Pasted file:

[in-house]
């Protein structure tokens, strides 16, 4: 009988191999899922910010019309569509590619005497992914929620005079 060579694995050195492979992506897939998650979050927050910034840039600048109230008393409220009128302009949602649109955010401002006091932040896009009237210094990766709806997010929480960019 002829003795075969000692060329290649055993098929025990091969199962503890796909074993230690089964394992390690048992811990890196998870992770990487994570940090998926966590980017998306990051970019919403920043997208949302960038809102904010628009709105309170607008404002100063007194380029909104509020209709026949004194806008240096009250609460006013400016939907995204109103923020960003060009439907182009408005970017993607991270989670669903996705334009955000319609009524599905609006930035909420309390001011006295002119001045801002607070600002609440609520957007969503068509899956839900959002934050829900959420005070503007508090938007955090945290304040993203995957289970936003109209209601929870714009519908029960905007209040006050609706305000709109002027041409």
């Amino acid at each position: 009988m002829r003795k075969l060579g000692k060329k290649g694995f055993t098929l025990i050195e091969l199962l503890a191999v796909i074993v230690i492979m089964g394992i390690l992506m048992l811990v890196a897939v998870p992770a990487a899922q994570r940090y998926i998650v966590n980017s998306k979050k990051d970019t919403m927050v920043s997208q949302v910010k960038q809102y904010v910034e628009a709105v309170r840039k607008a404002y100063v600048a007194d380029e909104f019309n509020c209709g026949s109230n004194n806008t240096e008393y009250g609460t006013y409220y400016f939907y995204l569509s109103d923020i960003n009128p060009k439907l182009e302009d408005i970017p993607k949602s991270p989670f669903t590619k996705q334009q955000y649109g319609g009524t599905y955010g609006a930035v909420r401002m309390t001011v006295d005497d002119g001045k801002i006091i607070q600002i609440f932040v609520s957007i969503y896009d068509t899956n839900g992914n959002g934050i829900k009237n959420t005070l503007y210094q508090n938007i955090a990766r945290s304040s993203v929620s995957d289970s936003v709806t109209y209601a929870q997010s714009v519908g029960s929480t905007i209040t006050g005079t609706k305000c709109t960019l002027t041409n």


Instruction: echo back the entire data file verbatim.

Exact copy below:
[in-house]
């Protein structure tokens, strides 16, 4: 009988191999899922910010019309569509590619005497992914929620005079 060579694995050195492979992506897939998650979050927050910034840039600048109230008393409220009128302009949602649109955010401002006091932040896009009237210094990766709806997010929480960019 002829003795075969000692060329290649055993098929025990091969199962503890796909074993230690089964394992390690048992811990890196998870992770990487994570940090998926966590980017998306990051970019919403920043997208949302960038809102904010628009709105309170607008404002100063007194380029909104509020209709026949004194806008240096009250609460006013400016939907995204109103923020960003060009439907182009408005970017993607991270989670669903996705334009955000319609009524599905609006930035909420309390001011006295002119001045801002607070600002609440609520957007969503068509899956839900959002934050829900959420005070503007508090938007955090945290304040993203995957289970936003109209209601929870714009519908029960905007209040006050609706305000709109002027041409």
């Amino acid at each position: 009988m002829r003795k075969l060579g000692k060329k290649g694995f055993t098929l025990i050195e091969l199962l503890a191999v796909i074993v230690i492979m089964g394992i390690l992506m048992l811990v890196a897939v998870p992770a990487a899922q994570r940090y998926i998650v966590n980017s998306k979050k990051d970019t919403m927050v920043s997208q949302v910010k960038q809102y904010v910034e628009a709105v309170r840039k607008a404002y100063v600048a007194d380029e909104f019309n509020c209709g026949s109230n004194n806008t240096e008393y009250g609460t006013y409220y400016f939907y995204l569509s109103d923020i960003n009128p060009k439907l182009e302009d408005i970017p993607k949602s991270p989670f669903t590619k996705q334009q955000y649109g319609g009524t599905y955010g609006a930035v909420r401002m309390t001011v006295d005497d002119g001045k801002i006091i607070q600002i609440f932040v609520s957007i969503y896009d068509t899956n839900g992914n959002g934050i829900k009237n959420t005070l503007y210094q508090n938007i955090a990766r945290s304040s993203v929620s995957d289970s936003v709806t109209y209601a929870q997010s714009v519908g029960s929480t905007i209040t006050g005079t609706k305000c709109t960019l002027t041409n």